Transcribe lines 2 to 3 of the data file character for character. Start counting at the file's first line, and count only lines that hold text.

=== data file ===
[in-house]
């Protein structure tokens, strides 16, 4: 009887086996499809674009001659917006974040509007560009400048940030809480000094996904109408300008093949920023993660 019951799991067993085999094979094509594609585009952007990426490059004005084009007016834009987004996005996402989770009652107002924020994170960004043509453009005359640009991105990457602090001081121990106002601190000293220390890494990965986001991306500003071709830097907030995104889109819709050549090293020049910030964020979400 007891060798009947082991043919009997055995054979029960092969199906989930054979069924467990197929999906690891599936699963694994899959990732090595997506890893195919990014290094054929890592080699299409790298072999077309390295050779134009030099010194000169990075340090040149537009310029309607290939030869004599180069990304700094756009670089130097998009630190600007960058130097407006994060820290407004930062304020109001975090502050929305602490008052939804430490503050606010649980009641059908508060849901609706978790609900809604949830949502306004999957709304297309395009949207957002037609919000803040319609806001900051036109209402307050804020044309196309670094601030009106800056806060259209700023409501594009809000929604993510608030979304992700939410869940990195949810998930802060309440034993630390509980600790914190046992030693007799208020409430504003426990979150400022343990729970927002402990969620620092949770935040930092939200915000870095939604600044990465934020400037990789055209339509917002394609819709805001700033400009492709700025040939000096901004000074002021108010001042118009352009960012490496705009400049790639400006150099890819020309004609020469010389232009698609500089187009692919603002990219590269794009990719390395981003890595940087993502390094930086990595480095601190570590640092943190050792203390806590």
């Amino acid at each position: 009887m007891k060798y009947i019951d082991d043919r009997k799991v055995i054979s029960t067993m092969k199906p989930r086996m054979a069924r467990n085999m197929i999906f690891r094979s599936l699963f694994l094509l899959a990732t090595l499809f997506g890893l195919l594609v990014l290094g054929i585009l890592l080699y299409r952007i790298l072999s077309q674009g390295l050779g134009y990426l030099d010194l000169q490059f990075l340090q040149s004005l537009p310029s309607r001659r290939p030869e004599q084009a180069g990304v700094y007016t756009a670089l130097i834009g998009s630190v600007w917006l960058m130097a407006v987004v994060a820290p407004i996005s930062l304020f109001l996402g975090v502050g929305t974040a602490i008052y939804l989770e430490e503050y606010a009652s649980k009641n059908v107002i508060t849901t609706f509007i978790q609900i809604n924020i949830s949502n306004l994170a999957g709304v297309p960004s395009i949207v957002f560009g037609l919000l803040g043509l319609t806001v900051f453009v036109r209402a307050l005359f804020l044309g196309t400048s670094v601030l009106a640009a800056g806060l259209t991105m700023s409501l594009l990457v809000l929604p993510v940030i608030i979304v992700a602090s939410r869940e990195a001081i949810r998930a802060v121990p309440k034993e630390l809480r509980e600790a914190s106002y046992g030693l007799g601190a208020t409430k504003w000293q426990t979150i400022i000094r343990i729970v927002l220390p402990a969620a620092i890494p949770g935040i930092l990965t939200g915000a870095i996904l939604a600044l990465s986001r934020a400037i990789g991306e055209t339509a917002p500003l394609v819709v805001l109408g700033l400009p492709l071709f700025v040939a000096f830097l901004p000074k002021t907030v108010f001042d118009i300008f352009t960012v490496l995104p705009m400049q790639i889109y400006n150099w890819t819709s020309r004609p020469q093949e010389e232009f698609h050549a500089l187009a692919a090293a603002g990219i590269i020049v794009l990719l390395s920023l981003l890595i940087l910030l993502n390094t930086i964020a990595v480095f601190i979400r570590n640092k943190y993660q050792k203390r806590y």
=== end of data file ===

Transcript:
């Protein structure tokens, strides 16, 4: 009887086996499809674009001659917006974040509007560009400048940030809480000094996904109408300008093949920023993660 019951799991067993085999094979094509594609585009952007990426490059004005084009007016834009987004996005996402989770009652107002924020994170960004043509453009005359640009991105990457602090001081121990106002601190000293220390890494990965986001991306500003071709830097907030995104889109819709050549090293020049910030964020979400 007891060798009947082991043919009997055995054979029960092969199906989930054979069924467990197929999906690891599936699963694994899959990732090595997506890893195919990014290094054929890592080699299409790298072999077309390295050779134009030099010194000169990075340090040149537009310029309607290939030869004599180069990304700094756009670089130097998009630190600007960058130097407006994060820290407004930062304020109001975090502050929305602490008052939804430490503050606010649980009641059908508060849901609706978790609900809604949830949502306004999957709304297309395009949207957002037609919000803040319609806001900051036109209402307050804020044309196309670094601030009106800056806060259209700023409501594009809000929604993510608030979304992700939410869940990195949810998930802060309440034993630390509980600790914190046992030693007799208020409430504003426990979150400022343990729970927002402990969620620092949770935040930092939200915000870095939604600044990465934020400037990789055209339509917002394609819709805001700033400009492709700025040939000096901004000074002021108010001042118009352009960012490496705009400049790639400006150099890819020309004609020469010389232009698609500089187009692919603002990219590269794009990719390395981003890595940087993502390094930086990595480095601190570590640092943190050792203390806590």
């Amino acid at each position: 009887m007891k060798y009947i019951d082991d043919r009997k799991v055995i054979s029960t067993m092969k199906p989930r086996m054979a069924r467990n085999m197929i999906f690891r094979s599936l699963f694994l094509l899959a990732t090595l499809f997506g890893l195919l594609v990014l290094g054929i585009l890592l080699y299409r952007i790298l072999s077309q674009g390295l050779g134009y990426l030099d010194l000169q490059f990075l340090q040149s004005l537009p310029s309607r001659r290939p030869e004599q084009a180069g990304v700094y007016t756009a670089l130097i834009g998009s630190v600007w917006l960058m130097a407006v987004v994060a820290p407004i996005s930062l304020f109001l996402g975090v502050g929305t974040a602490i008052y939804l989770e430490e503050y606010a009652s649980k009641n059908v107002i508060t849901t609706f509007i978790q609900i809604n924020i949830s949502n306004l994170a999957g709304v297309p960004s395009i949207v957002f560009g037609l919000l803040g043509l319609t806001v900051f453009v036109r209402a307050l005359f804020l044309g196309t400048s670094v601030l009106a640009a800056g806060l259209t991105m700023s409501l594009l990457v809000l929604p993510v940030i608030i979304v992700a602090s939410r869940e990195a001081i949810r998930a802060v121990p309440k034993e630390l809480r509980e600790a914190s106002y046992g030693l007799g601190a208020t409430k504003w000293q426990t979150i400022i000094r343990i729970v927002l220390p402990a969620a620092i890494p949770g935040i930092l990965t939200g915000a870095i996904l939604a600044l990465s986001r934020a400037i990789g991306e055209t339509a917002p500003l394609v819709v805001l109408g700033l400009p492709l071709f700025v040939a000096f830097l901004p000074k002021t907030v108010f001042d118009i300008f352009t960012v490496l995104p705009m400049q790639i889109y400006n150099w890819t819709s020309r004609p020469q093949e010389e232009f698609h050549a500089l187009a692919a090293a603002g990219i590269i020049v794009l990719l390395s920023l981003l890595i940087l910030l993502n390094t930086i964020a990595v480095f601190i979400r570590n640092k943190y993660q050792k203390r806590y």